At a cost of $498 million and to be completed over nine years, the ambitious redevelopment has received the backing of both major parties.
Revealing the master plans on Thursday, memorial director Brendan Nelson said recent veterans and current soldiers would be given the space and recognition they deserve.
The war memorial's emphasis on recent conflicts follows the success of the Invictus Games, an initiative of Prince Harry to put wounded, injured and sick armed services personnel on centre stage.
Prime Minister Scott Morrison said the overhaul of the Canberra institution, expected to be completed by 2028, would bump up visitor space by 83 per cent.
"The Australian War Memorial will be able to display more of their collection and proudly tell the stories from recent years in Afghanistan, Iraq, the Solomon Islands and East Timor," Mr Morrison said.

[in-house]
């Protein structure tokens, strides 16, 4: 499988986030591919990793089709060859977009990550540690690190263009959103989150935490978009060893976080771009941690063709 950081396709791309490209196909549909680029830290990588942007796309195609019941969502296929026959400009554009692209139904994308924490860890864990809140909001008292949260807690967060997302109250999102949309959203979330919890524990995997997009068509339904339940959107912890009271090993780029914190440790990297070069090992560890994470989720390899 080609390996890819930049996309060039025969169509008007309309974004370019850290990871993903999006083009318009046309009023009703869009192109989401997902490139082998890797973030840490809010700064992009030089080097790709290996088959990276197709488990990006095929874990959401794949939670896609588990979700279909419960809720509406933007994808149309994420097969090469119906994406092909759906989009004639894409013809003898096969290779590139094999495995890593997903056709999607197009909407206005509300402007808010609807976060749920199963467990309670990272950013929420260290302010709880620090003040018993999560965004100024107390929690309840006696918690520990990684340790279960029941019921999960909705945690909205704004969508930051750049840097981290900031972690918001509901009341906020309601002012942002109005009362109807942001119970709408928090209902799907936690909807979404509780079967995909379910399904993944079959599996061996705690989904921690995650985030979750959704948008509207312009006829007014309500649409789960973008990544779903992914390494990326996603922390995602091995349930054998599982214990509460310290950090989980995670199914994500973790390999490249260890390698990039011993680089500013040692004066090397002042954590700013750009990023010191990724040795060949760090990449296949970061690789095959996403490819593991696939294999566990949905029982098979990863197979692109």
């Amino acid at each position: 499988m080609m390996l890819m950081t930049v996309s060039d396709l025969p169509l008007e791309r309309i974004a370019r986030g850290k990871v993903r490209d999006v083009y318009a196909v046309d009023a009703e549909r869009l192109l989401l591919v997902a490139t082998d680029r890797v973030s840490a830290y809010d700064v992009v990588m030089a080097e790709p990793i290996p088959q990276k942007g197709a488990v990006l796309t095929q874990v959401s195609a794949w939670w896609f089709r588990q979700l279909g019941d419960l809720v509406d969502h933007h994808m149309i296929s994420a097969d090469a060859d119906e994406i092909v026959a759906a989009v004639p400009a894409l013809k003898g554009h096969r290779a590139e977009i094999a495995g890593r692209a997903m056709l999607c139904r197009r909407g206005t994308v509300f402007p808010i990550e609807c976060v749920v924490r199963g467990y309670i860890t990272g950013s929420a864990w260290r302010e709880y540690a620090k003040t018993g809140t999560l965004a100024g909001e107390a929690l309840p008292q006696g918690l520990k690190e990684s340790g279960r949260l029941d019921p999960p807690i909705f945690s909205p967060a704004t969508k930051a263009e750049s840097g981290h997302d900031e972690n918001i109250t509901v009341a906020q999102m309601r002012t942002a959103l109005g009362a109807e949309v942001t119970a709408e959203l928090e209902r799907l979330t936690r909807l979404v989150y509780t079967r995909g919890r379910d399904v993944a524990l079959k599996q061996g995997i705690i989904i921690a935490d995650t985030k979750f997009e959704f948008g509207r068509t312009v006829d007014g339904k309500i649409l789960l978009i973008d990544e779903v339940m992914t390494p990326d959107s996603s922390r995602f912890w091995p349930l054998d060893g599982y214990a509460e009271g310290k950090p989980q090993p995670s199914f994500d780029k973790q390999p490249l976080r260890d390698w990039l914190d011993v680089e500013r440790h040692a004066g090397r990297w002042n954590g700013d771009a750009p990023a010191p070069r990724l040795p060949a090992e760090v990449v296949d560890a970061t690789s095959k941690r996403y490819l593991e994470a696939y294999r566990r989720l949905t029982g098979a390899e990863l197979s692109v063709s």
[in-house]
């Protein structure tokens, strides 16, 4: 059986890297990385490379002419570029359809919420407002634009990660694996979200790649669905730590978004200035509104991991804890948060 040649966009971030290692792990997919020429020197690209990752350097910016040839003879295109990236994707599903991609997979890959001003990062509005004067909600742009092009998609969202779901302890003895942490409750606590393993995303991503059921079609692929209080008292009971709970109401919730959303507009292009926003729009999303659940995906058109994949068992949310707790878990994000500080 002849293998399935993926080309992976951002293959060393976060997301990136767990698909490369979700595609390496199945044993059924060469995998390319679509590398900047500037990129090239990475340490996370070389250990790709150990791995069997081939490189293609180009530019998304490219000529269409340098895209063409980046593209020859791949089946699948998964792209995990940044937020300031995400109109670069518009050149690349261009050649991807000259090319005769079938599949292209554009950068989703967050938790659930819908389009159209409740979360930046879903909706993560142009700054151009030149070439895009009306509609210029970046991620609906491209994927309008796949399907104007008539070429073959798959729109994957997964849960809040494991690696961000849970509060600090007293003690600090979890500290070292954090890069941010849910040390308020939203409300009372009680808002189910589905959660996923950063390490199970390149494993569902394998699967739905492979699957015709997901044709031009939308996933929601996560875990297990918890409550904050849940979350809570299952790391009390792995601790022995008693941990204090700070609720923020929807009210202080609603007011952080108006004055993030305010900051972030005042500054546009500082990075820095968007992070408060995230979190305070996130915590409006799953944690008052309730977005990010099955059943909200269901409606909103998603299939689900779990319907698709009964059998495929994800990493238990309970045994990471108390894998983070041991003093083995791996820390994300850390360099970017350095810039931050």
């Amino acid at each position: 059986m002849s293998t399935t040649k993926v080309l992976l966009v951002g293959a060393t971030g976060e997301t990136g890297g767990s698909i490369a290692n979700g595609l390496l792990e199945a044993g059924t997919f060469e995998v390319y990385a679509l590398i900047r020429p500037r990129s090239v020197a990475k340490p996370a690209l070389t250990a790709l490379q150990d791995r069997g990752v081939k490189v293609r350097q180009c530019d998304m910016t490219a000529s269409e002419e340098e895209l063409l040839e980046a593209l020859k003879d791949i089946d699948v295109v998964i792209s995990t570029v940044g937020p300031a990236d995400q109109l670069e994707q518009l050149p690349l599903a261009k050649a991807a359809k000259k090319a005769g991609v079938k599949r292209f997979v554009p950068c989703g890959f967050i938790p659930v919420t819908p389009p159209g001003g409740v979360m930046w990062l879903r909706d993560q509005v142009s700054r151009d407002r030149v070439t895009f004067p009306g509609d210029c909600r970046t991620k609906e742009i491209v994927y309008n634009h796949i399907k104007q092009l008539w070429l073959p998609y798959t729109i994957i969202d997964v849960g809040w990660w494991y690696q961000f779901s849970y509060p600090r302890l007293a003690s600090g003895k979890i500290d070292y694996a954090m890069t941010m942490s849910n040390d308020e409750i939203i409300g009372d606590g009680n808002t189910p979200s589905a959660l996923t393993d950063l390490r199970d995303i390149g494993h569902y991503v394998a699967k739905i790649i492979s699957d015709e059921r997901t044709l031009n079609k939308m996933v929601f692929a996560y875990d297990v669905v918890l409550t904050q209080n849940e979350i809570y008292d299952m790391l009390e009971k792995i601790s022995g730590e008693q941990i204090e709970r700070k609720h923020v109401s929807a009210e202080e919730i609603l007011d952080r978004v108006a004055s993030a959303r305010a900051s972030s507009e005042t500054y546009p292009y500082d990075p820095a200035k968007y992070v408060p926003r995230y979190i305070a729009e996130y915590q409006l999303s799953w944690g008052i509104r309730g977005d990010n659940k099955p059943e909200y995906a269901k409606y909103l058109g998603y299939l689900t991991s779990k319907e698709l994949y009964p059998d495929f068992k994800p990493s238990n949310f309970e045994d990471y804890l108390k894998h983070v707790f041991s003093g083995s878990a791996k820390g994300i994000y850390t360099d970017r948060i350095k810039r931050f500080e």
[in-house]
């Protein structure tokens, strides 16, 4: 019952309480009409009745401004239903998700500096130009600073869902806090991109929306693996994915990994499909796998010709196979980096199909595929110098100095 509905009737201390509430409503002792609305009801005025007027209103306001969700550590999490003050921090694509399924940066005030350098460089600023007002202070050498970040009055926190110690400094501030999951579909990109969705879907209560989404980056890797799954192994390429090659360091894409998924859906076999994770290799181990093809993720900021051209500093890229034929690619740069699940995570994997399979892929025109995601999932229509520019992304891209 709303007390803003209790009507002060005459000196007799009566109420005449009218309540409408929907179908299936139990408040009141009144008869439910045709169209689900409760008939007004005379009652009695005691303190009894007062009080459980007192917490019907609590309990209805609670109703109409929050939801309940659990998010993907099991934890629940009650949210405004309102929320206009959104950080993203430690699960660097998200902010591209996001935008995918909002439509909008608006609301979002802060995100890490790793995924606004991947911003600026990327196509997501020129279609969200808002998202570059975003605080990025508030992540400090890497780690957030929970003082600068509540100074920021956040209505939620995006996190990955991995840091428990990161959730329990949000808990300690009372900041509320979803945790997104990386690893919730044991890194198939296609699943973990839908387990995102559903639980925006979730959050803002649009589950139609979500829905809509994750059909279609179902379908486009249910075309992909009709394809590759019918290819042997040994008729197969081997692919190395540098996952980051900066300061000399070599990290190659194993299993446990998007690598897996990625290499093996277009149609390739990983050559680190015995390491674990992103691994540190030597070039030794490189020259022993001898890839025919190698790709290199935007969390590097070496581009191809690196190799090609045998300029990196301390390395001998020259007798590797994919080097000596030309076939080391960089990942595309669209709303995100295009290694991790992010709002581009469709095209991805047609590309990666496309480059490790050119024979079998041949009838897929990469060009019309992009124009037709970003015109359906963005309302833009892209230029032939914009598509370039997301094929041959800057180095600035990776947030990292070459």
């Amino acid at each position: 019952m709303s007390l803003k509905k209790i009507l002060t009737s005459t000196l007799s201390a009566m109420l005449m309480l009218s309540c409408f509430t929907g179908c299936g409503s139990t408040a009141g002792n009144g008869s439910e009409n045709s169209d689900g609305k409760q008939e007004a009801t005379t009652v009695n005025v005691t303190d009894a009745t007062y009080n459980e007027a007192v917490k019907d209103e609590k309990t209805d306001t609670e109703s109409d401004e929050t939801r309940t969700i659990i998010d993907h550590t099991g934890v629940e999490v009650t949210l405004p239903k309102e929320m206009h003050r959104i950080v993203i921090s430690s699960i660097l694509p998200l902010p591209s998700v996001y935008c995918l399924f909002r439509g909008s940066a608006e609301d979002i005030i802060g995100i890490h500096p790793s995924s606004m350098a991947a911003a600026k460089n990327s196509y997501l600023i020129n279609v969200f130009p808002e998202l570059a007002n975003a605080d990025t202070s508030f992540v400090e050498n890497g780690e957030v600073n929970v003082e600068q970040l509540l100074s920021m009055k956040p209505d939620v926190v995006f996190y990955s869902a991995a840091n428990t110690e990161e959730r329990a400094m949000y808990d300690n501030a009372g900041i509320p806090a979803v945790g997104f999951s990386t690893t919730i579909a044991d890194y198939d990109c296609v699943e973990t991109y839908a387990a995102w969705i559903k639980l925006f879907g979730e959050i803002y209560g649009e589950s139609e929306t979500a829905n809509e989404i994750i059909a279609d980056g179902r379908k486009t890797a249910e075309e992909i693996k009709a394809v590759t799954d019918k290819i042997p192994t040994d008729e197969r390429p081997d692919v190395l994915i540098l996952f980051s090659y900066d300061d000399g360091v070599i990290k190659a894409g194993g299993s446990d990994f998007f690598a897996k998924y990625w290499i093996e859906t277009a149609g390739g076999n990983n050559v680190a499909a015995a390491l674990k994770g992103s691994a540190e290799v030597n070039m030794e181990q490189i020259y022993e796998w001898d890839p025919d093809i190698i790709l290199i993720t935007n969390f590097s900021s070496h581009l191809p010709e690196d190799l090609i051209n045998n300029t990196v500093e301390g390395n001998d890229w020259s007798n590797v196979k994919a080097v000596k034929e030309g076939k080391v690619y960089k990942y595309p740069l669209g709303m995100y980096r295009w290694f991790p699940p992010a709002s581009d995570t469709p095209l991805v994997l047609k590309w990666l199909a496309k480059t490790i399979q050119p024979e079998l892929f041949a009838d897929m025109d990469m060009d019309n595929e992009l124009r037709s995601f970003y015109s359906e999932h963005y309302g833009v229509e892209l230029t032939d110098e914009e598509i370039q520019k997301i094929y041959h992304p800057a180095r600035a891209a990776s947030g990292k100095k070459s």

Visitors will be able to watch unclassified live feeds of current defence activities and soldiers at work.
But in a move that has angered some historians and architects, the iconic Anzac Hall will be knocked down and rebuilt despite only being opened in 2001 at a cost of $17 million.
"Bringing in the bulldozers to destroy such an investment - of effort, of culture and at the end of the day, taxpayer dollars - is a colossal waste and mark of disrespect," Ms Cousins said.
Dr Nelson has backed the expansion, saying the galleries are at capacity and needed to grow.
"The memorial's ability to tell the stories of those men and women who serve in Australia's defence forces has now reached its limits," Dr Nelson said.
Unveiling of the plans at Parliament House saw veterans, past and present, tell their stories and what the memorial means to defence personnel.
Ben Roberts-Smith, who has taken Fairfax Media to court over reporting of his professional and personal life, was one of the former soldiers interviewed during the ceremony.